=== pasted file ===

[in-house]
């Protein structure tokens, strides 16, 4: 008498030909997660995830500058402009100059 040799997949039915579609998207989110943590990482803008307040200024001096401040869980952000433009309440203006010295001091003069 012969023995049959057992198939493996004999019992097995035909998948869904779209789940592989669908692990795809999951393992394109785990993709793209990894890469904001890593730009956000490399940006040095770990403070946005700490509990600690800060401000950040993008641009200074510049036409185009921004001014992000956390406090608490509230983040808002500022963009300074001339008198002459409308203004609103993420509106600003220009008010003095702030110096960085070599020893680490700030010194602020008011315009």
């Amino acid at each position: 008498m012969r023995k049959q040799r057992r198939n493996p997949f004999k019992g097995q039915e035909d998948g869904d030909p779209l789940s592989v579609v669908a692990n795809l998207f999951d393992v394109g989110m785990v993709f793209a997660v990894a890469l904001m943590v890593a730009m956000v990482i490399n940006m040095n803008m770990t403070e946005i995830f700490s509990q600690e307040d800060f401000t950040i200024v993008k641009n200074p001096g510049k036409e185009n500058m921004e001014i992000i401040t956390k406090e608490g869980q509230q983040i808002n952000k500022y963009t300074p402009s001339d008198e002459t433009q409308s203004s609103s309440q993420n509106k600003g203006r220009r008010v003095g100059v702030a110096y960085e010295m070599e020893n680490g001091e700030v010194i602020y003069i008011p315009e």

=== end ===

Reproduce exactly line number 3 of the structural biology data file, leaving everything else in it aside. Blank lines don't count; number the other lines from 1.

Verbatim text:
């Amino acid at each position: 008498m012969r023995k049959q040799r057992r198939n493996p997949f004999k019992g097995q039915e035909d998948g869904d030909p779209l789940s592989v579609v669908a692990n795809l998207f999951d393992v394109g989110m785990v993709f793209a997660v990894a890469l904001m943590v890593a730009m956000v990482i490399n940006m040095n803008m770990t403070e946005i995830f700490s509990q600690e307040d800060f401000t950040i200024v993008k641009n200074p001096g510049k036409e185009n500058m921004e001014i992000i401040t956390k406090e608490g869980q509230q983040i808002n952000k500022y963009t300074p402009s001339d008198e002459t433009q409308s203004s609103s309440q993420n509106k600003g203006r220009r008010v003095g100059v702030a110096y960085e010295m070599e020893n680490g001091e700030v010194i602020y003069i008011p315009e």